02 Aug Becoming a Fellow of the Association for Project Management (FAPM)
Fellowship is the highest level of membership that the Association for Project Management (APM) offers. It’s provided for people who’ve been full Members of the APM for five years or can demonstrate equivalent experience.
This year, I became a Fellow of the APM. Initially, I thought that I may not have enough experience to be a Fellow. I waited until I’d done a lecture on risk and value management for projects at Greenwich University and planned to apply after a book I co-authored was published but I spoke with the Chair of the APM specific interest group I volunteer for (value management) and he advised me that my portfolio was very strong and I should apply. So I collated an application and, within a week of applying, I was one of the youngest female Fellows of the APM. You may be wondering, what did it entail and how can I do the same?
- Send them the completed application form and your portfolio by email or post
- They undertake an initial review to make sure nothing is missing or needs further detail and then they send an email confirmation
- The approval panel takes place and they review your submission
- The panel may contact your referees (who wrote letters of support) or invite you for a professional interview.
- You’re informed of the outcome
The application pack
- There’s a form to populate, which is quite straightforward but lengthy
- The portfolio will take up the bulk of the work
- Include letters of recommendation (two or more)
- If you’re involved in the APM, one of these should be from your Head Office contact
- At least one should be from a Member of the APM
Compiling the application
This can take awhile! Useful sources of information are your CV, LinkedIn profile, performance reviews, membership application for the APM, other professional bodies and more. They are looking for evidence of influence and impact within the profession and commitment to your professional development.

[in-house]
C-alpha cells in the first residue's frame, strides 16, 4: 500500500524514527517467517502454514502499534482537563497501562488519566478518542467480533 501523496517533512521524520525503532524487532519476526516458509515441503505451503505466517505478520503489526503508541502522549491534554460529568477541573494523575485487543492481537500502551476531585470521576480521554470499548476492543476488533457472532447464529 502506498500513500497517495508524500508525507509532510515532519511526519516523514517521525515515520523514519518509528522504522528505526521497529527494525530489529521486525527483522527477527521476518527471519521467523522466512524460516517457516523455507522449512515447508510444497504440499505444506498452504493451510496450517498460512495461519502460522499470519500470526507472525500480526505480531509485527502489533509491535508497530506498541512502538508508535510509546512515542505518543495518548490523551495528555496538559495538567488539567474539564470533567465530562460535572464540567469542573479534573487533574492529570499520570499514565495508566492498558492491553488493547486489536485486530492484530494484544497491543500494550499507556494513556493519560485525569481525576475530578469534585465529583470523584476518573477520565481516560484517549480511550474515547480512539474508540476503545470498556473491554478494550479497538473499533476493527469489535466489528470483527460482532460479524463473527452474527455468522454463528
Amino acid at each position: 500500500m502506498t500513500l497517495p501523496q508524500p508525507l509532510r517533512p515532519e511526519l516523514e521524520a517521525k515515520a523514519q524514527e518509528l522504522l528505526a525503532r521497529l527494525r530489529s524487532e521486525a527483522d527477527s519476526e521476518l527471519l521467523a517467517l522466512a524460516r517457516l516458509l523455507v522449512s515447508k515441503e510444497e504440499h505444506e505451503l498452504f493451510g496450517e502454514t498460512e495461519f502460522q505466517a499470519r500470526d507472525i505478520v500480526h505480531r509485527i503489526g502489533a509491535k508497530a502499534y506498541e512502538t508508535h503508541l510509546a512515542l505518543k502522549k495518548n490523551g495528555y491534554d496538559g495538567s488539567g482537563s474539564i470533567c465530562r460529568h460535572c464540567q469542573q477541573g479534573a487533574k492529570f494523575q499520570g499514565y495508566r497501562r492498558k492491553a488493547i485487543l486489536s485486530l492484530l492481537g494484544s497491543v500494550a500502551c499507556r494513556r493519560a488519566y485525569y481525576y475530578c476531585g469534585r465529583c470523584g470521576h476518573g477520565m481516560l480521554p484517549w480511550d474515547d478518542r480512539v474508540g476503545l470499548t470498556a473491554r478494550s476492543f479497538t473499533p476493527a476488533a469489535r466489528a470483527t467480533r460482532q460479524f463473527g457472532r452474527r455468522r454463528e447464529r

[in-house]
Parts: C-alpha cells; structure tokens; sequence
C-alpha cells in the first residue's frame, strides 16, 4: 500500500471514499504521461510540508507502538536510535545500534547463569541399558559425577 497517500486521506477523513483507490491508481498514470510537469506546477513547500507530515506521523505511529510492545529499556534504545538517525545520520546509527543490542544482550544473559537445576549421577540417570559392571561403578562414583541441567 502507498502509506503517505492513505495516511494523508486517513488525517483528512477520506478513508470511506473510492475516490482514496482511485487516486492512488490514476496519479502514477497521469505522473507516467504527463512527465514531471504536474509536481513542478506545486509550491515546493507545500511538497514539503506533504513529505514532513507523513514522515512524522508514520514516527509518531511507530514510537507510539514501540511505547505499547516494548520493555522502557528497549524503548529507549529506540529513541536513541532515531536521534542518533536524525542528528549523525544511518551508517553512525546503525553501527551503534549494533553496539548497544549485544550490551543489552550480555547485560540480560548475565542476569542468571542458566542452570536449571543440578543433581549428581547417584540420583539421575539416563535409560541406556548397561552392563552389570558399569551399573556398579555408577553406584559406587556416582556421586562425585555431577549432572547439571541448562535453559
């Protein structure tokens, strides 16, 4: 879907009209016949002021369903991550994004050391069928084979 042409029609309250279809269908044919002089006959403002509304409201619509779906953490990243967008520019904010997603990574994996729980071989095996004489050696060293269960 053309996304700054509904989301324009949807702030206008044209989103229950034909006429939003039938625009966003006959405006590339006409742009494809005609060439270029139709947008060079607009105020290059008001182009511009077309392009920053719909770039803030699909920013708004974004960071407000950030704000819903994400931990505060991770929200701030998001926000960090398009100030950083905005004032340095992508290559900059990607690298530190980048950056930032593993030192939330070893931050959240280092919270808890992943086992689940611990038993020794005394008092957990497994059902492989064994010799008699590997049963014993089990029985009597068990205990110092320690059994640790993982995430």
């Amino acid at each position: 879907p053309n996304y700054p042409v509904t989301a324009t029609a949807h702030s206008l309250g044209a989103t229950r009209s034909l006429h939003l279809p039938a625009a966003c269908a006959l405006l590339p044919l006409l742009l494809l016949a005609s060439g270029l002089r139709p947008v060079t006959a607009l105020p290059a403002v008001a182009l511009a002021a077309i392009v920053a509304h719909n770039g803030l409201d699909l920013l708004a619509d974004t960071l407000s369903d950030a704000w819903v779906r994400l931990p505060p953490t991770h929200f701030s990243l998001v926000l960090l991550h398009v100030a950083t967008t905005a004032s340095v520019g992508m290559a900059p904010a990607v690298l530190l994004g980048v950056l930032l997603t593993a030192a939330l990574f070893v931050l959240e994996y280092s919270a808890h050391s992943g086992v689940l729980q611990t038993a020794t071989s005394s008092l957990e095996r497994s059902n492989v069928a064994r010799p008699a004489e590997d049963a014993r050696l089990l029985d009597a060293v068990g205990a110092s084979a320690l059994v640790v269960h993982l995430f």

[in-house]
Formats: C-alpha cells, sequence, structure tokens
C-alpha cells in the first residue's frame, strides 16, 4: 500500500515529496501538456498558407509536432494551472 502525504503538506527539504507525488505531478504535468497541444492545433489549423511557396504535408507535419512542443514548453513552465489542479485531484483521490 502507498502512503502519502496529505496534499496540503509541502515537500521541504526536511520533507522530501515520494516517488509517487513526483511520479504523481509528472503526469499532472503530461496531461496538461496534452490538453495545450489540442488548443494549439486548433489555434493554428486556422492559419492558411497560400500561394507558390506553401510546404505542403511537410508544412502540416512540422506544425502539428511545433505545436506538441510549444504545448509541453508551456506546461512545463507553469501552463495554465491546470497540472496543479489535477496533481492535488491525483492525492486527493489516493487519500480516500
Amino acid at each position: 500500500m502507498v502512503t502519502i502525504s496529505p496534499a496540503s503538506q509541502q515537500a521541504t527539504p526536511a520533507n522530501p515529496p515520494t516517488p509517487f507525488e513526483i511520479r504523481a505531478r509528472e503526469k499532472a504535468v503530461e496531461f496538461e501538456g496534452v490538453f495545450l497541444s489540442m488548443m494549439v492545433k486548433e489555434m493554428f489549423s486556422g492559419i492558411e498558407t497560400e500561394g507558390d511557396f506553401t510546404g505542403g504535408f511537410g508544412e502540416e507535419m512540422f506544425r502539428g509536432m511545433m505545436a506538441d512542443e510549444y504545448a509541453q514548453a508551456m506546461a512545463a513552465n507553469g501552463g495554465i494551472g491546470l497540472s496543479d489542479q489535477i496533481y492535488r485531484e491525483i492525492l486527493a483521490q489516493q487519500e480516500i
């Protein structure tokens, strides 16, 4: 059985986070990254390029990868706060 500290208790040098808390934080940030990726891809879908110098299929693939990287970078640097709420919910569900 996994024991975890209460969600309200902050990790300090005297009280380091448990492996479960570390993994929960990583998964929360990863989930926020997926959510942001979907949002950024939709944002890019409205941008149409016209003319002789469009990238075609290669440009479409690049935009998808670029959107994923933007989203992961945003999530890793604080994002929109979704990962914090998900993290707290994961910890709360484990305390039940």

Allow time to dig out your certificates and proof of qualifications. Here are some documents you may want to consider including under the requested categories:
- evidence of practical professional achievement
- professional accolades
- evidence of innovative professional work
- intellectual property rights
- evidence of involvement with professional organisations, including the APM
- partnering with professional organisations
- positions of leadership
- volunteering (particularly with the APM)
- published material in any format
- public speaking engagements
- evidence of research which has been accepted by a university or equivalent body.
You may want to use testimonials to supplement these: I included some feedback from speaking engagements.
Don’t be afraid to bring up modern techniques: they specifically say ‘evidence may be submitted in print, electronic or audio-visual formats’. I included running the Value Management Committee’s Twitter and the short videos for megaproject professionals that I share on YouTube and LinkedIn!
Make it as easy as possible for the Panel to review the content. I sent the submission as a single pdf with a cover page and numbered pages. The contents page had the following elements:
- Cover page
- Application form
- Curriculum vitae
- Personal statement
- Three letters of support
- Eight public speaking engagements
- Six project management videos
- Four qualifications
- Five articles
My submission was on the long side at 34 pages, largely due to including the full texts for my top articles. I later realised that I could have included fewer articles and make reference to the others (including links), so I’d recommend that approach.
Are you applying as a specialist or a general project management practitioner? The APM recognises that there are many supplementary disciplines that are crucial to effective project management and will consider all with substantial experience and impact for the industry. I applied as a risk and value management specialist who focuses on megaprojects.
I couldn’t find many resources on becoming a Fellow but this APM recording was very useful. My natural inclination is to be a ‘corporate robot’, so this is what encouraged me to be open about what the profession means to me and what motivates me to share it with others.
The membership department in the APM are really helpful. When I was considering applying, I contacted them and shared what I’d done to see if they thought I’d have a good chance.
If you’d like to become a Fellow of the APM, get in touch.